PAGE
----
LifestyleDoreen Gentzler and Carol Thompson Cole Honored for Empowering Women and Girls...

Doreen Gentzler and Carol Thompson Cole Honored for Empowering Women and Girls of Color

Celebrating 25 years of empowering women and girls of color, the Washington Area Women’s Foundation honored Doreen Gentzler and Carol Thompson Cole with “Visionary Awards,” for their positive contributions to communities in the DMV region.

The Washington Area Women’s Foundation honors Doreen Gentzler with a “Visionary Award” for her years of service to the DMV region. (Courtesy photo)
“Carol Thompson Cole and Doreen Gentzler are extraordinary individuals whose trailblazing work in our community has spotlighted the needs of women and girls of color in our region,” said Tamara Wilds Lawson, president and CEO of the foundation. “We are grateful for their dedication, passion, and leadership and look forward to honoring them during our 25th-anniversary celebration in October.”

Gentzler embarked on a 40-year career in news, with 33 years at NBC4 Washington. In addition to her longtime career in media, Gentzler was celebrated for her bravery in tackling complex issues like mental health. 

Lawson, who assumed her role in May 2023, said Gentzler “has championed The Women’s Foundation for over 20 years as a board member, MC of countless Leadership Luncheons, and currently as a member of our Leadership Council.”

Although she is now retired, through her years of journalism and service, Gentzler has made an indelible mark on women and told the Informer she isn’t done. 

“What used to be Virginia Hospital Center, now is VHC Health, and they are opening a new women’s health center, which is a pretty interesting concept for a hospital, and I’m interested in working for them,” Gentzler said. “Showing up for other women will still be a priority for me.”

Cole, president of Youth Invest Partners, was dubbed by the foundation as an experienced “servant leader” who has been known to shape and change greater Washington area early childhood education systems.  She has served in the District for over four decades, helping to create early childhood educational opportunities for youth of color.

Despite her widely known achievements, Cole said she was “surprised” when she got the call.

“That night [Oct. 11] was just, to me, magical,” she said. 

A proud Washingtonian, Cole said she went off to college, noticed that D.C. was a very segregated city, and thought she would move somewhere else. After spending time away, she realized how special the District is and came back to look for a way to make contributions to the community.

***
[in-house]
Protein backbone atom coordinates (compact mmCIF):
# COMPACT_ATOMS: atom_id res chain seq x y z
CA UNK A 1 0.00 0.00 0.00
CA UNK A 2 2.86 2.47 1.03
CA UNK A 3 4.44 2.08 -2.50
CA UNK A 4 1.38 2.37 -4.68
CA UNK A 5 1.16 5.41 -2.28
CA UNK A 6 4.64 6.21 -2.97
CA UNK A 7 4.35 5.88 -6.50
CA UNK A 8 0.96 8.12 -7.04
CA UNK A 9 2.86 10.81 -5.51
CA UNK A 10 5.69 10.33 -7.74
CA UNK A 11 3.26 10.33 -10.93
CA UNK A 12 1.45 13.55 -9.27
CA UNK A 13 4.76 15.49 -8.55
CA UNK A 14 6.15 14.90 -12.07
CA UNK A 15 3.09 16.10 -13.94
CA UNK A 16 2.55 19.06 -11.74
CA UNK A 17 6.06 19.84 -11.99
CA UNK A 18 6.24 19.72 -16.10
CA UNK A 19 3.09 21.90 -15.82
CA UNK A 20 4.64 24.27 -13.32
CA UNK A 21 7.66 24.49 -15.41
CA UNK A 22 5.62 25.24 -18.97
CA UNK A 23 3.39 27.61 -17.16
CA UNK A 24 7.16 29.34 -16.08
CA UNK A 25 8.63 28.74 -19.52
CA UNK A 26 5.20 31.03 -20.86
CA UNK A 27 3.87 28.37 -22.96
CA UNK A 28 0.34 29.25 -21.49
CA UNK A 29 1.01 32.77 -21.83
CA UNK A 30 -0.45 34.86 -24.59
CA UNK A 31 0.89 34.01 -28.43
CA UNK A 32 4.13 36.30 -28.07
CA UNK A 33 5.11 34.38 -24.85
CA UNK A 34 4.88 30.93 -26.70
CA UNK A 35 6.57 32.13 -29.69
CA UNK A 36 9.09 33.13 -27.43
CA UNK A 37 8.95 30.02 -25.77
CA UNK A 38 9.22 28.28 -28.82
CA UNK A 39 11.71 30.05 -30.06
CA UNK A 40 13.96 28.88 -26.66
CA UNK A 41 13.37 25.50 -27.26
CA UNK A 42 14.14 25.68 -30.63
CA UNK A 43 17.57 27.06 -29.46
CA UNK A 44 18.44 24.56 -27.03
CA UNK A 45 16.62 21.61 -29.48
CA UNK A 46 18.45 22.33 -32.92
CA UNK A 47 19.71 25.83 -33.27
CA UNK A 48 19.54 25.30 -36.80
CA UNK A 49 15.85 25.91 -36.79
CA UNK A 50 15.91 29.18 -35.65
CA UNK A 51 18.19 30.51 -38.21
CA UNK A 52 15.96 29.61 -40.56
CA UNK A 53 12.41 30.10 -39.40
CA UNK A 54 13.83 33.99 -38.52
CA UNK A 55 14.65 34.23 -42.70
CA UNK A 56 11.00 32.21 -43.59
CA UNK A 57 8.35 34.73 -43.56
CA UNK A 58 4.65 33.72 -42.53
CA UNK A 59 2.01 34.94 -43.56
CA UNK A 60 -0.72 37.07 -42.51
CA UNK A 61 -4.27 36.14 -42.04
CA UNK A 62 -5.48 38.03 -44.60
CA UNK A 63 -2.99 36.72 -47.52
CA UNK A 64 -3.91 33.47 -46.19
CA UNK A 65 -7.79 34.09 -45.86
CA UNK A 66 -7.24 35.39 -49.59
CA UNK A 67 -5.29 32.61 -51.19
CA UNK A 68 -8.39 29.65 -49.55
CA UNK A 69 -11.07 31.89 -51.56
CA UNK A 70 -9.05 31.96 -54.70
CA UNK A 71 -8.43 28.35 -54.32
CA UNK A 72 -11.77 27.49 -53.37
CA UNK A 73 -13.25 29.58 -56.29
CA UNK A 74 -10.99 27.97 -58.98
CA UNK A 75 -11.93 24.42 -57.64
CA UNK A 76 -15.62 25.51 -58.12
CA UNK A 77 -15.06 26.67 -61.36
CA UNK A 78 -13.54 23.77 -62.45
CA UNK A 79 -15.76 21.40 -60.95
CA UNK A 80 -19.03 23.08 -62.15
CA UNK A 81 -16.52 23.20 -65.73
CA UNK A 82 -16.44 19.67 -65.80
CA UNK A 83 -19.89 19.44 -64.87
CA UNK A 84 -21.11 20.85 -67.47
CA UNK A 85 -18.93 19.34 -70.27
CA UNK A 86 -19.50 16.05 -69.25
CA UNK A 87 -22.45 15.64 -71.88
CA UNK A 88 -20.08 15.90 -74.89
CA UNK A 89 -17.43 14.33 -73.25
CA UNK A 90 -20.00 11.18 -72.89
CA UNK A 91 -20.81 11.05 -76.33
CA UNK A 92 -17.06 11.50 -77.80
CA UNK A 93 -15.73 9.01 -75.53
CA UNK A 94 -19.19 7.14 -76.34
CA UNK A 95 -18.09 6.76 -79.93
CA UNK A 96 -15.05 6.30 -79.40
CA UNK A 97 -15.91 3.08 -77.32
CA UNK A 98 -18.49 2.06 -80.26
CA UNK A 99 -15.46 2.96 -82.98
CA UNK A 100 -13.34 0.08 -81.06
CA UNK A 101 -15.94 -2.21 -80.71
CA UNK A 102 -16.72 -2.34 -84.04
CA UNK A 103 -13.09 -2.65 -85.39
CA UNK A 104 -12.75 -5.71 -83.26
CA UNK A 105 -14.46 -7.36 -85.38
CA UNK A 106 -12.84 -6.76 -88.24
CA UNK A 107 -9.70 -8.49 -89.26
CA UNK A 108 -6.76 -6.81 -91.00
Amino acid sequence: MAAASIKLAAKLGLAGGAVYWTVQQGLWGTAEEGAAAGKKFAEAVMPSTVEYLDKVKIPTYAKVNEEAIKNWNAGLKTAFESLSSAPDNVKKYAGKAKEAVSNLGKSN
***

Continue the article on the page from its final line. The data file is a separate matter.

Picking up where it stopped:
“At this stage in my life, I’m very pleased that opportunities have come to me, and I’ve been able to serve, not only the city, but the region in many ways,” she added.

Lawson saluted Cole’s “deep knowledge of this region and visionary leadership,” as well as her wealth of experience in fighting for overall equity.

“She has also served on many boards where she is known to speak honestly and powerfully about inequities in education, housing and the workforce [creating] barriers of access that she has dedicated her life to tearing down.” 

Cole noted that part of her success has been persistence.

“My parents never told me I couldn’t do anything,” she said during her remarks at the ceremony. Cole continues to be driven by that philosophy, explaining how she was able to secure funding for early childhood education.

“We were able to get a three-year grant from JP Morgan Chase, so we are working on improving early childhood [education], increasing quality… but doing it through improving the education of the early childhood educators and centers,” Cole told the Informer. 

One way the Youth Invest Partners president and CEO plans to strengthen educators is through partnerships with universities to support teachers’ educational aspirations.

“We’ve been working with Trinity and American University,” Cole said. 

Like the efforts of the Washington Area Women’s Foundation, which donated proceeds from the 25th-anniversary gala to help women and girls of color, Gentlzer and Cole are all about empowering others through their work.

Gentzler emphasized her door is still open for younger women aspiring to be journalists. “I haven’t left town yet. I’m still available, still seeing younger colleagues.” 

Cole said no matter what, “Do the best every day; you never know who is watching you.” 

Source: Washington Informer


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